As baby-faced hackers sit in their bedrooms plotting the next TalkTalk-style data breach, most ID thieves simply peruse obituaries columns and graveyards or look out for credit card application mailings for their next big payday, according to a group of ex-offenders.
That is the worrying conclusion of a new study by data specialists Wilmington Millennium, which shows deceased identity fraud and mail theft are second and third only to stealing someone’s wallet as the favoured method get their mitts on consumers’ personal information.
Wilmington Millennium asked ex-offenders to rank common methods of ID theft in order of popularity (see below). Four in five ex-offenders (79%) believed ID fraud was one of the easiest ways to obtain cash, over and above other crimes such as benefit fraud and burglary.
According to the BBC Money Programme ID fraud is now one of the UK’s fastest growing crimes, soaring at a rate of 500% per year. Figures from CIFAS reveal it costs that the annual cost to UK taxpayers is estimated at £3.3bn.
Karen Pritchard, product director for Halo at Wilmington Millennium said: “The fact that deceased identity fraud and mail fraud are so high up the list should be of massive concern to direct marketers and credit providers. Clearly criminals see these avenues as easy ways to generate cash. Consequently, businesses need to put processes into place to flag credit applications in the names of known deceased individuals and practice exemplary data hygiene for all direct marketing activity.”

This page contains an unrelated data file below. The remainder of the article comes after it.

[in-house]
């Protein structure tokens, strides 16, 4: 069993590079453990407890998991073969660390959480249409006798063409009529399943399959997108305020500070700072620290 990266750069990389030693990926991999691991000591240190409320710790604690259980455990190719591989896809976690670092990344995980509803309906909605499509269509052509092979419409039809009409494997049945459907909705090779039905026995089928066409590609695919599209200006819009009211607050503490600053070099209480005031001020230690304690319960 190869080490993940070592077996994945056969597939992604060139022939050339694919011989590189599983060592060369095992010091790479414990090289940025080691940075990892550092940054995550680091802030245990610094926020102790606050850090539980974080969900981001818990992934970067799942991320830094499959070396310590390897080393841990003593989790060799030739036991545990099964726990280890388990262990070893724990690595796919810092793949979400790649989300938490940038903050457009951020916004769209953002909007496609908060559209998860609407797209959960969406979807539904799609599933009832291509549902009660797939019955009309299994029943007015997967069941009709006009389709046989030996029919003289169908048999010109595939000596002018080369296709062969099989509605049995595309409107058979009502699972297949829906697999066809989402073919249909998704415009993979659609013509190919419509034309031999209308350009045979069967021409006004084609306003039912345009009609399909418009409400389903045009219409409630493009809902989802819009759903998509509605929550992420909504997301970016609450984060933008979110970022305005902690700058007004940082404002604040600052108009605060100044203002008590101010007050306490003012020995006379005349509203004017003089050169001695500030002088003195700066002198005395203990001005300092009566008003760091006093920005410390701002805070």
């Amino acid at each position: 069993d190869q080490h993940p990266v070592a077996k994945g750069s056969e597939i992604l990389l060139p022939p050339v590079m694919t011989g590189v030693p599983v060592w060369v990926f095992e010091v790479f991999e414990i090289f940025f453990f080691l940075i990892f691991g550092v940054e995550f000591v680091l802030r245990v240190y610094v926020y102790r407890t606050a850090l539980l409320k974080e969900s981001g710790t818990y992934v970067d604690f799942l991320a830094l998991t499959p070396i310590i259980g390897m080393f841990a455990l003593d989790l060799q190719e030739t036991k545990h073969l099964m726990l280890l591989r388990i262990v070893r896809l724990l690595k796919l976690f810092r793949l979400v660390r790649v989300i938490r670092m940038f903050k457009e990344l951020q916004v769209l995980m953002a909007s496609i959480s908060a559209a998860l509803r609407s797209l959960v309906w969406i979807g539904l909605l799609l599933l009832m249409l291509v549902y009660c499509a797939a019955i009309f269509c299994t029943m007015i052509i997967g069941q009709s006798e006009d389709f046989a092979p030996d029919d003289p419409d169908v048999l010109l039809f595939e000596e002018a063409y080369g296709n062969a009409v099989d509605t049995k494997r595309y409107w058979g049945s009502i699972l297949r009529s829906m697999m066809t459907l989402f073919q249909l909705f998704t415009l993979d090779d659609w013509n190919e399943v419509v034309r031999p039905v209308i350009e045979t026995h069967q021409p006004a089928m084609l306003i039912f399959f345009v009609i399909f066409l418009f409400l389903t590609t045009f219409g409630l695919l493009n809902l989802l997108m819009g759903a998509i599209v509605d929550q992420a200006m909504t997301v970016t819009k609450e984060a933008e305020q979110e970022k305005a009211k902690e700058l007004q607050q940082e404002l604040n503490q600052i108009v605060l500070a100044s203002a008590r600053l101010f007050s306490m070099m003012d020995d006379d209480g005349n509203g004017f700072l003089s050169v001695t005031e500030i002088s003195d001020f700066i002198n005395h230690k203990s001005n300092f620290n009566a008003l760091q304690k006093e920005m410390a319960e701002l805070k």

The 10 most prevalent forms of identity theft as ranked by ex-offenders:
1. Stealing someone’s wallet/handbag to sell use payment cards/phones and personal information
2. Deceased identity fraud: gathering personal information of deceased individuals from obituaries and graveyards
3. Mail theft: obtaining someone’s mail including direct mail with the purpose of using any personal information fraudulently
4. SMSishing: sending bogus text messages with the aim of finding out bank details or personal information
5. Dumpster diving: stealing personal information from rubbish bins
6. Phishing: sending bogus emails and online communications with the aim of tricking a person into revealing personal information and bank details
7. Skimming and overlays: using a device to collect payment card details
8. Phone fraud: call unwitting consumers pretending to be from a reputable organisation and ask for personal information and bank details
9. Online fraud: set up a bogus shop/bank URL mirroring legitimate sites with the aim of gathering information or payment details
10. Change of address fraud: diverting someone’s post
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